By the end of 2018, Utrecht University’s Clinic for Companion Animal Health succesfully fitted a dog with a new 3D-printed skull roof following the removal of dangeros tumour. It is the first time that an operation of this type has been performed in Europe. The operation was made possible through a unique collaboration between the University’s faculty of Veterinary Medicine and faculty of Medicine. Thanks to this achievement, the future of the medical field will be making some great changes that will benefit dogs and their owners.
The Siberian Husky had an operation to remove a benign tumour of the cranial wall, known as an osteoma. The tumour, which grew both internally and externally, was so big that it was putting pressure on the animal’s brain, so a new skull roof was required. Veterinary surgeon Björn Meij states:
“One of the main advantages of 3D printing of a skull roof is that it can be tailored perfectly to the individual”
Thanks to a unique collaboration between the faculty of Veterinary Medicine and University Medical Center Utrecht (UMCU), a new skull roof made of titanium was printed with the help of a CT scan of the dog. 3D systems from Leuven, Belgium was responsible for printing the titanium implants. Professor Bjorn Meij, is delighted with how the operation went and the dog’s subsequent recovery. Doctor Bjorn Meij also says
“One of the main advantages of 3D printing of a skull roof is that it can be tailored perfectly to the individual, and a porous titanium edge can be printed. This edge allows the bone to grow into the implant so it becomes integrated into the skull”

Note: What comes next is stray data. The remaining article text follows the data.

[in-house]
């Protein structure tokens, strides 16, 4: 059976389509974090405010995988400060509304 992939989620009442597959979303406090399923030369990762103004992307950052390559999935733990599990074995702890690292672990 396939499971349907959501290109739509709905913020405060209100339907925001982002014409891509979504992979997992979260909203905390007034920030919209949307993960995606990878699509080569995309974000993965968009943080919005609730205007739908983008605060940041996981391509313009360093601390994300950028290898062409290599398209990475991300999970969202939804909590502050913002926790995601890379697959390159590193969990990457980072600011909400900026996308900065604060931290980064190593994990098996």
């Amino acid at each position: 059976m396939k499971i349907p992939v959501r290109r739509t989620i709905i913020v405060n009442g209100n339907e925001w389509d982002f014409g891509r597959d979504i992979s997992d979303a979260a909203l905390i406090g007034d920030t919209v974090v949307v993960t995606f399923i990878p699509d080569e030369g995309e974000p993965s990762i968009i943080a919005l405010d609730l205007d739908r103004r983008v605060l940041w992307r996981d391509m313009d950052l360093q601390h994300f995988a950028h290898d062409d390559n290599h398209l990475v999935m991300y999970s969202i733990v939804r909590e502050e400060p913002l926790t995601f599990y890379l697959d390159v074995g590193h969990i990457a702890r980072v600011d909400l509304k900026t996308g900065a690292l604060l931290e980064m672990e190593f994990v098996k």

This is the first time that an operation of this type has been performed in the Netherlands. The dog is now at home and is recovering well.
The operation and use of this material is part of a larger study in which the faculty of Veterinary Medicine and faculty of Medicine at Utrecht University are collaborating. This study relates to the development of a 3D-printed implant for use in hip dysplasia in humans and dogs. Work has already been done with 3D-printed components for the lower front limb of dogs, and the technique can be used to replace skeletal components following the removal of a bone tumour, for example in a paw or jaw or the skull.
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Original Source: https://www.uu.nl/en/news/dog-fitted-with-new-3d-printed-skull-roof